Shigeru Miyagawa has been at MIT since 1991, where he is Professor of Linguistics and holds the endowed chair, Kochi-Manjiro Professor of Japanese Language and Culture. In linguistics, he has published numerous books and monographs, and has nearly fifty articles on syntax, argument structure, and East Asian and Altaic linguistics. He also runs a laboratory that creates interactive educational programs. JP NET, which has the entire MIT Japanese program on the web, was one of the first online projects in the world to place an entire academic program on the Internet (1993-1994). Visualizing Cultures, in collaboration with the Pulitzer Prize historian John W. Dower, has been recognized by the National Endowment for the Humanities as an outstanding humanities educational website. He was on the original team that proposed OpenCourseWare, and has helped to start opencoursewares in Japan and elsewhere. He serves on the MIT OpenCourseWare Advisory Board. Miyagawa received his Ph.D. in linguistics from the University of Arizona in 1980, and his B.A. from the International Christian University in Tokyo in 1975.

About KNEXT

KNEXT, which is part of Kaplan, is an education software and solutions company focused on helping higher education institutions build or enhance prior learning assessment offerings and online portfolio management. By enabling individuals to translate their prior learning into college credit and track their progress through online portfolios, KNEXT helps institutions recruit engaged adult learners and increase both persistence and graduation rates. For information about KNEXT, the Learning Recognition Program, self-assessment quizzes, the PATH courses, and more, visit http://www.knext.com.

About the OpenCourseWare Consortium

The OpenCourseWare Consortium is a collaboration of more than 250 higher education institutions and associated organizations from around the world creating a broad and deep body of open educational content using a shared model. The mission of the OpenCourseWare Consortium is to advance formal and informal learning through the worldwide sharing and use of free, open, high-quality education materials organized as courses.

Activities of the OpenCourseWare Consortium are supported by the William and Flora Hewlett Foundation, member dues, and contributions from sustaining members including: African Virtual University, China Open Resources for Education, Delft University of Technology, Japan OpenCourseWare Consortium, Johns Hopkins Bloomberg School of Public Health, Korea OpenCourseWare Consortium, Massachusetts Institute of Technology, NetEase Information Technology, Open Universiteit, Tecnológico de Monterrey, Tufts University, Universia, Universidad Politécnica de Madrid, University of California, Irvine, University of Michigan, and University of the Western Cape.

Contact:
Stephen Carson
External Relations Director
MIT OpenCourseWare
617-253-1250
scarson@mit.edu
http://ocw.mit.edu

A badge too far?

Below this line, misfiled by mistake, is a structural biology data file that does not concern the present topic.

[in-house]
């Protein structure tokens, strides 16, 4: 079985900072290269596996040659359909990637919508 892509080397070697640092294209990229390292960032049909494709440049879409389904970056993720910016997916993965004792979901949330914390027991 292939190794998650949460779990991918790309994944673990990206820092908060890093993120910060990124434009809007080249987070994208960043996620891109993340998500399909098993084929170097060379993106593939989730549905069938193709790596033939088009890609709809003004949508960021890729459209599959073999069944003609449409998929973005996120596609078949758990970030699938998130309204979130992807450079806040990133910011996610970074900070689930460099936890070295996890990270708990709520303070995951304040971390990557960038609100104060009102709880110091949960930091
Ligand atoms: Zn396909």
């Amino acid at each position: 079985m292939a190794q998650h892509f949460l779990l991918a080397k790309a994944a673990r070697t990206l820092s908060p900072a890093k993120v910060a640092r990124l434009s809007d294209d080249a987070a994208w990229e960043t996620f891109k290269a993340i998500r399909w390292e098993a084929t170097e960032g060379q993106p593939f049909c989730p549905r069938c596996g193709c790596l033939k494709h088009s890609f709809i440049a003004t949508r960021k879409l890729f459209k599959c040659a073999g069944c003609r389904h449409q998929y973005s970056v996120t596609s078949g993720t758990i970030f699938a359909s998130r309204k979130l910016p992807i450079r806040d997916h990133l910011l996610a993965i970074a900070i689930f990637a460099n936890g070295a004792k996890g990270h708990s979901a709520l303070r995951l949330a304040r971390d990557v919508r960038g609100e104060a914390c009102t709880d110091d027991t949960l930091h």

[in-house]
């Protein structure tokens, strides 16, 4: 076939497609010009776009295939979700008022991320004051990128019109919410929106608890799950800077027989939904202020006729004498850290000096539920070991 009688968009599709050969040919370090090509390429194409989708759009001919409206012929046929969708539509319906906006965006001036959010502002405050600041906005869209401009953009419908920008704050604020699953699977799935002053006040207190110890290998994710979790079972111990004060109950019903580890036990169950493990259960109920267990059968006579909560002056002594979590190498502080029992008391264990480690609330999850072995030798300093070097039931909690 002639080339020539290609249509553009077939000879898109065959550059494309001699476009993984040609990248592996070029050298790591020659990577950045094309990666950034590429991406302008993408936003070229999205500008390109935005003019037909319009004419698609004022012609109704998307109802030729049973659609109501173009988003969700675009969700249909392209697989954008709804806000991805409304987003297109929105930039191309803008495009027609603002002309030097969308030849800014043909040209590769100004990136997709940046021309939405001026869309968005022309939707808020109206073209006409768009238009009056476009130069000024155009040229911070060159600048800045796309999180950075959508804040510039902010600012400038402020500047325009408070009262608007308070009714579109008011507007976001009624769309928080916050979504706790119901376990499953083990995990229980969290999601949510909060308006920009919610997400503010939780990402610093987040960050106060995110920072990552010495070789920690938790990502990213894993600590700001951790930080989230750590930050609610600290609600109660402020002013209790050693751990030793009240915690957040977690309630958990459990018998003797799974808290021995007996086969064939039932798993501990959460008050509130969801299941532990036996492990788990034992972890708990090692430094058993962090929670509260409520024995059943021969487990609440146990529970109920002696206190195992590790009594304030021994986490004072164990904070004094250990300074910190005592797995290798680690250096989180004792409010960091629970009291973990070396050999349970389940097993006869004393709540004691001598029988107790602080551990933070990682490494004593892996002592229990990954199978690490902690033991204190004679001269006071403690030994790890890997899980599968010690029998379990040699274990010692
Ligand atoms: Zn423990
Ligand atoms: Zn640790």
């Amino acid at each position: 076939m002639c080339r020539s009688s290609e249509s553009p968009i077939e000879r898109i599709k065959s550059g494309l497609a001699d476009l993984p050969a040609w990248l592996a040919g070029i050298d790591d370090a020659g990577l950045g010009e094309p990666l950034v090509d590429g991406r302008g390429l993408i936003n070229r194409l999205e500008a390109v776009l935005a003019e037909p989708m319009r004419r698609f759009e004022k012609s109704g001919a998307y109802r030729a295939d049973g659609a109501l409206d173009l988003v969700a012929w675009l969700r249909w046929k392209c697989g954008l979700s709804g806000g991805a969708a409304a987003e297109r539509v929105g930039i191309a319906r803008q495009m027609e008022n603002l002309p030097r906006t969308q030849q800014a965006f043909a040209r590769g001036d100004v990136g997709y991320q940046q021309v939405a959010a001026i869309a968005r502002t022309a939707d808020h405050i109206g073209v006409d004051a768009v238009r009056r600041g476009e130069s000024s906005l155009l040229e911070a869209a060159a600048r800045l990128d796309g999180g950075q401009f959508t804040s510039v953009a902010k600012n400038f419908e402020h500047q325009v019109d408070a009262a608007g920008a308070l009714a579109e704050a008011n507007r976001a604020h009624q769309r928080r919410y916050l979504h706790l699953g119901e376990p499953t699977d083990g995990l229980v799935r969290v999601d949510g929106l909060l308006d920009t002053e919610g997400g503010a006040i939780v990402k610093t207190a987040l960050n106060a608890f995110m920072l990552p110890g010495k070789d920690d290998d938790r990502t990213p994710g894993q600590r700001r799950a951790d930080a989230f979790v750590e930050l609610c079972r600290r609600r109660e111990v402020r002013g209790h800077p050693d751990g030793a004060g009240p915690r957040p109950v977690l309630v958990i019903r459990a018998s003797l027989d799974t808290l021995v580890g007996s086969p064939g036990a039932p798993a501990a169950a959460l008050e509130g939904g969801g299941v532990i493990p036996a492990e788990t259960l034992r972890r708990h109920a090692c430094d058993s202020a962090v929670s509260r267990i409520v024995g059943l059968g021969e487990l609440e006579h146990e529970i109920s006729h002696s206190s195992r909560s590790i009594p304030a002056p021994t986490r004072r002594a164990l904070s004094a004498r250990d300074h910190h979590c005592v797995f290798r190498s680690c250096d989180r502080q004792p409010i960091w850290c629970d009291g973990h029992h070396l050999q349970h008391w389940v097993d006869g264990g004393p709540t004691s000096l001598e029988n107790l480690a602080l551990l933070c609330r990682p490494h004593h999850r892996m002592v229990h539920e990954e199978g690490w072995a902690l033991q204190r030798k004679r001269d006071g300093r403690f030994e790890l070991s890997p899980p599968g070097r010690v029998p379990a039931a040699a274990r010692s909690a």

Posted in fiction, Open Educational Resources, the OpenFiction Project by scarsonmsm on March 21, 2012
Description of the guild structure

From "Who Was Leonardo Da Vinci"

I was discussing with Philipp Schmidt how best to pair my OpenFiction Project with Peer 2 Peer University’s challenges model, as a see a lot of potential in the model, especially in the possibility of scaling up humanities instruction. The trick in making it work, as I see it, is how to efficiently distribute the subject matter expertise resident in the community, and how to incentivise the participation of subject matter experts.

I plan to offer badges because, well, all the cool kids are doing it, but one of the insufficiencies of badges in my mind is that they are generally all about me and what I’ve done. Sure you can offer badges for being a team player, giving good feedback, etc., but they are still all about me. As Philipp and I were talking this over, I threw out the notion of creating an OpenFiction Project guild, membership in which was earned and maintained through ongoing community participation and writing.

Guild membership would require an ongoing commitment to produce and share writing, to give feedback of sufficient volume and quality on submissions of OpenFiction tasks from other community members, and to give feedback on stories or participate in one or more online writing groups that regularly share feedback with each other. It’s not a badge you earn once, but a status you earn through consistent and ongoing participation and one that can lapse. It might also be a status that is in some way determined by other guild members, through ratings of feedback, etc. There’s the potential for additional benefits as your guild status changes, such as the opportunity to advertise paid services within the community when you reach a certain level, the opportunity to submit work to a community journal, or to participate in the editing of the core materials for the OpenFiction project.